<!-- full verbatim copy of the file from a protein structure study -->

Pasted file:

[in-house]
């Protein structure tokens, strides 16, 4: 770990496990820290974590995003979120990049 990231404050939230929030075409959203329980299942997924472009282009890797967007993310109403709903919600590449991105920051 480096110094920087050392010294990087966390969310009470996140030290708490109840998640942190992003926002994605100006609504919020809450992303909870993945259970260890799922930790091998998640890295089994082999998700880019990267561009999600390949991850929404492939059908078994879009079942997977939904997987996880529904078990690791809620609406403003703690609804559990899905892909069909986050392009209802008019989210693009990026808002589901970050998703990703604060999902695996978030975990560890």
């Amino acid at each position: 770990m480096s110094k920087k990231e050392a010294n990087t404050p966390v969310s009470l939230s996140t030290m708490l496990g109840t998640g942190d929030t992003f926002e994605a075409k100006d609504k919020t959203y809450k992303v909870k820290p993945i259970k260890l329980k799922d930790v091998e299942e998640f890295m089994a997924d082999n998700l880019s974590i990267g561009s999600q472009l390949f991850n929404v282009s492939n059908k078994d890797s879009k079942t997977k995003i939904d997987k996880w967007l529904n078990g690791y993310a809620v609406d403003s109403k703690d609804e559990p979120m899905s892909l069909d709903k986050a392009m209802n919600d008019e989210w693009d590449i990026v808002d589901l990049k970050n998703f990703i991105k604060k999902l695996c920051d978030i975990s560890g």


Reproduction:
[in-house]
């Protein structure tokens, strides 16, 4: 770990496990820290974590995003979120990049 990231404050939230929030075409959203329980299942997924472009282009890797967007993310109403709903919600590449991105920051 480096110094920087050392010294990087966390969310009470996140030290708490109840998640942190992003926002994605100006609504919020809450992303909870993945259970260890799922930790091998998640890295089994082999998700880019990267561009999600390949991850929404492939059908078994879009079942997977939904997987996880529904078990690791809620609406403003703690609804559990899905892909069909986050392009209802008019989210693009990026808002589901970050998703990703604060999902695996978030975990560890």
């Amino acid at each position: 770990m480096s110094k920087k990231e050392a010294n990087t404050p966390v969310s009470l939230s996140t030290m708490l496990g109840t998640g942190d929030t992003f926002e994605a075409k100006d609504k919020t959203y809450k992303v909870k820290p993945i259970k260890l329980k799922d930790v091998e299942e998640f890295m089994a997924d082999n998700l880019s974590i990267g561009s999600q472009l390949f991850n929404v282009s492939n059908k078994d890797s879009k079942t997977k995003i939904d997987k996880w967007l529904n078990g690791y993310a809620v609406d403003s109403k703690d609804e559990p979120m899905s892909l069909d709903k986050a392009m209802n919600d008019e989210w693009d590449i990026v808002d589901l990049k970050n998703f990703i991105k604060k999902l695996c920051d978030i975990s560890g």